Sober Notes on Pregnancy
In my job, I get to see the good and bad side of most everything in life. Pregnancy is so often a thing of excitement and hope. It has its darker side, as well. Here are a couple of stories that don’t exactly exemplify a positive perspective of pregnancy.
None of My pregnancies was Planned
I was helping a thirty-two year old woman who was having pain and bleeding in early pregnancy. It was her seventh time being pregnant. Knowing whether a woman wanted to be pregnant is helpful in making decisions about how to deal with what might turn out to be a miscarriage so I asked, “Is this a planned pregnancy?” In answer to my question, she said, “None of my pregnancies was planned.”
For some reason, that really hit me. One of the reasons the role of women in our society has changed so much is their ability to control their reproduction. It just seems crazy to me that a poor woman with no insurance and questionable ability to care for seven children would take the “None of my pregnancies was planned” approach to life. Where is the desire to be in control? Where is the drive to get your life to play out the way you want it to? Where is the feeling of responsibility? Such important decisions being left up to chance in this modern age makes no sense to me.
Of course, in these situations, all of this just goes on in my head. It is not my place to lecture someone like this nor do I think confronting would make any difference.
Something More than Pregnancy
The other pregnant patient was a fourteen-year-old girl. She was thirteen weeks pregnant and came to the emergency department with her mother when she started to have some spotting of blood from her vagina. Her mother was worried she might be having a miscarriage. She denied any other complaints.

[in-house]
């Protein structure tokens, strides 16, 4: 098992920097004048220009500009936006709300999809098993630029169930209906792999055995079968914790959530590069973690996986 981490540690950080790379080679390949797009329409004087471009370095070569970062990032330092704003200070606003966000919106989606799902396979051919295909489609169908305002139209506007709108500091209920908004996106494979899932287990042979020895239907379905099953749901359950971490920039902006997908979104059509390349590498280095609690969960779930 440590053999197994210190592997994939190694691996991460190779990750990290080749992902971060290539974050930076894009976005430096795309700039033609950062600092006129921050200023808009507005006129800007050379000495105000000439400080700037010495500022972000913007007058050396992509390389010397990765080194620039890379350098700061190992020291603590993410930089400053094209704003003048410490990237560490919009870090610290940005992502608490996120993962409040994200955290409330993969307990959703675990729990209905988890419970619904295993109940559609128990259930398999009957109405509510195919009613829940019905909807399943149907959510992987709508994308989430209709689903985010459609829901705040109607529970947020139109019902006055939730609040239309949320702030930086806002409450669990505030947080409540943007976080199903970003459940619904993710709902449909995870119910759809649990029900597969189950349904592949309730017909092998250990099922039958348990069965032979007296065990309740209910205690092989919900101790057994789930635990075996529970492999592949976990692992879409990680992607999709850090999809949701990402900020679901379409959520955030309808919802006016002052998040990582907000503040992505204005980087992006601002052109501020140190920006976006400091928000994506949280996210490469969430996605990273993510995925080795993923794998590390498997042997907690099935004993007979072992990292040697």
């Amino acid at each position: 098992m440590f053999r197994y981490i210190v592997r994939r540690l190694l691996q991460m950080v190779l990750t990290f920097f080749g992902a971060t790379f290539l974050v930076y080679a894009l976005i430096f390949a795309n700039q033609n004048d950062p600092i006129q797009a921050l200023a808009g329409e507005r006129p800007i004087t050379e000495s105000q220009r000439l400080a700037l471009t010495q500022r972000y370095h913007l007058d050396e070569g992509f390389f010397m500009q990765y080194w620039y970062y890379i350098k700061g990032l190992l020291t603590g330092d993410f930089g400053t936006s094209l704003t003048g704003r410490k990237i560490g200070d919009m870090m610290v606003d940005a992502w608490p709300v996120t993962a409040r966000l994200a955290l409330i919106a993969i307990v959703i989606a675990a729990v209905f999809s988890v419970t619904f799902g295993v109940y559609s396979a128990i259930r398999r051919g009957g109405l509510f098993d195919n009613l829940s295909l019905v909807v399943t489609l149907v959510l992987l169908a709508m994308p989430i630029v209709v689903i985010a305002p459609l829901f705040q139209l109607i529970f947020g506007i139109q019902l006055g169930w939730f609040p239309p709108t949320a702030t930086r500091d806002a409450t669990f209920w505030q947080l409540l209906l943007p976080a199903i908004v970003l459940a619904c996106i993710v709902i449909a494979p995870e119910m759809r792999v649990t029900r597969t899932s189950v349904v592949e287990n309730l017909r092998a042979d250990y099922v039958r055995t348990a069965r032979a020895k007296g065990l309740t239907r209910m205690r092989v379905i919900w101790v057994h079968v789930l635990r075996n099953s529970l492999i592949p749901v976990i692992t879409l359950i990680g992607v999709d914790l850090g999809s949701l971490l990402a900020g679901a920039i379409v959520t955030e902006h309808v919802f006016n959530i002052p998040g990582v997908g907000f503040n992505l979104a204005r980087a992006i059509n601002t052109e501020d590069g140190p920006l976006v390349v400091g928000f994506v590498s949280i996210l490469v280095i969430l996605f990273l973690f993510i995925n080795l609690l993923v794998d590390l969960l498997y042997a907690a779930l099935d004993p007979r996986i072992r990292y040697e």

She had never been pregnant before and never had a pelvic or vaginal exam before. I took a few minutes explaining why we needed to do the exam to make sure everything was OK with her baby. I also told her just what I was going to do so she would know what to expect.
The first part of the exam is the speculum exam. A speculum is gently introduced into the vagina then spread open inside. The goal is to see the cervix or opening into the uterus or womb. As I peer inside, I am looking to see if there is any blood and if the opening is closed or not. In this case, rather than see blood, I saw a nasty vaginal discharge. When I asked her if she had noticed it, she said she had but had not told her mother about it.
Usually, such a discharge in a young woman is caused by some sort of a sexually transmitted disease. There is a pretty long list of germs that people share when they have sex and we test for most of them. In this case, she hit the jackpot with two. The laboratory reported that she was infected with both trichomonas* and chlamydia.** So, whoever was responsible for her being pregnant also left behind a bonus for her to deal with.
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